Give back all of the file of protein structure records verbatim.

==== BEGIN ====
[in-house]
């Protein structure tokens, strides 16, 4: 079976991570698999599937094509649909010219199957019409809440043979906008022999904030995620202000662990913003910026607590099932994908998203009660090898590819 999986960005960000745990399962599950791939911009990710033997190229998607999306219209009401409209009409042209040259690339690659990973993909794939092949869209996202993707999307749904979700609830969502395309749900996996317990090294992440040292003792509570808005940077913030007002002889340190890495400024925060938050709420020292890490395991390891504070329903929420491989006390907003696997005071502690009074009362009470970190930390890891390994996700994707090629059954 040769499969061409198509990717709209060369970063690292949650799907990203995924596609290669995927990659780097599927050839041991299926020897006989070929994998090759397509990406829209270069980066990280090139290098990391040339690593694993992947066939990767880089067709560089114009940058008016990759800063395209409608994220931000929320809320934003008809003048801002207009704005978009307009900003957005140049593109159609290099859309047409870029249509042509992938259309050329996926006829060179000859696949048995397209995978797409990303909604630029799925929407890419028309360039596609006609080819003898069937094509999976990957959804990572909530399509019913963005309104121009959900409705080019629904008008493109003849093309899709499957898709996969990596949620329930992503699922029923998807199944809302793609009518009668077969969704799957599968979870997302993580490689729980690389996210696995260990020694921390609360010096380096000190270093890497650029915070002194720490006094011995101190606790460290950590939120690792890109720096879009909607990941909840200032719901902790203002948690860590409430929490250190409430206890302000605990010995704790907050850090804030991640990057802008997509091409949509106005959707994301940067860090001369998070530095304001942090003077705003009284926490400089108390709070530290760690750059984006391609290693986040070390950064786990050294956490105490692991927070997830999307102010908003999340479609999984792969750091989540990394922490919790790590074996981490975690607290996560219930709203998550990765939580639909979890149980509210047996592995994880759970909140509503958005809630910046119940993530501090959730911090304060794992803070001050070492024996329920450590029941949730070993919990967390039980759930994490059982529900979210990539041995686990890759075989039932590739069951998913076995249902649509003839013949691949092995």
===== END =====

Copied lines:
[in-house]
């Protein structure tokens, strides 16, 4: 079976991570698999599937094509649909010219199957019409809440043979906008022999904030995620202000662990913003910026607590099932994908998203009660090898590819 999986960005960000745990399962599950791939911009990710033997190229998607999306219209009401409209009409042209040259690339690659990973993909794939092949869209996202993707999307749904979700609830969502395309749900996996317990090294992440040292003792509570808005940077913030007002002889340190890495400024925060938050709420020292890490395991390891504070329903929420491989006390907003696997005071502690009074009362009470970190930390890891390994996700994707090629059954 040769499969061409198509990717709209060369970063690292949650799907990203995924596609290669995927990659780097599927050839041991299926020897006989070929994998090759397509990406829209270069980066990280090139290098990391040339690593694993992947066939990767880089067709560089114009940058008016990759800063395209409608994220931000929320809320934003008809003048801002207009704005978009307009900003957005140049593109159609290099859309047409870029249509042509992938259309050329996926006829060179000859696949048995397209995978797409990303909604630029799925929407890419028309360039596609006609080819003898069937094509999976990957959804990572909530399509019913963005309104121009959900409705080019629904008008493109003849093309899709499957898709996969990596949620329930992503699922029923998807199944809302793609009518009668077969969704799957599968979870997302993580490689729980690389996210696995260990020694921390609360010096380096000190270093890497650029915070002194720490006094011995101190606790460290950590939120690792890109720096879009909607990941909840200032719901902790203002948690860590409430929490250190409430206890302000605990010995704790907050850090804030991640990057802008997509091409949509106005959707994301940067860090001369998070530095304001942090003077705003009284926490400089108390709070530290760690750059984006391609290693986040070390950064786990050294956490105490692991927070997830999307102010908003999340479609999984792969750091989540990394922490919790790590074996981490975690607290996560219930709203998550990765939580639909979890149980509210047996592995994880759970909140509503958005809630910046119940993530501090959730911090304060794992803070001050070492024996329920450590029941949730070993919990967390039980759930994490059982529900979210990539041995686990890759075989039932590739069951998913076995249902649509003839013949691949092995």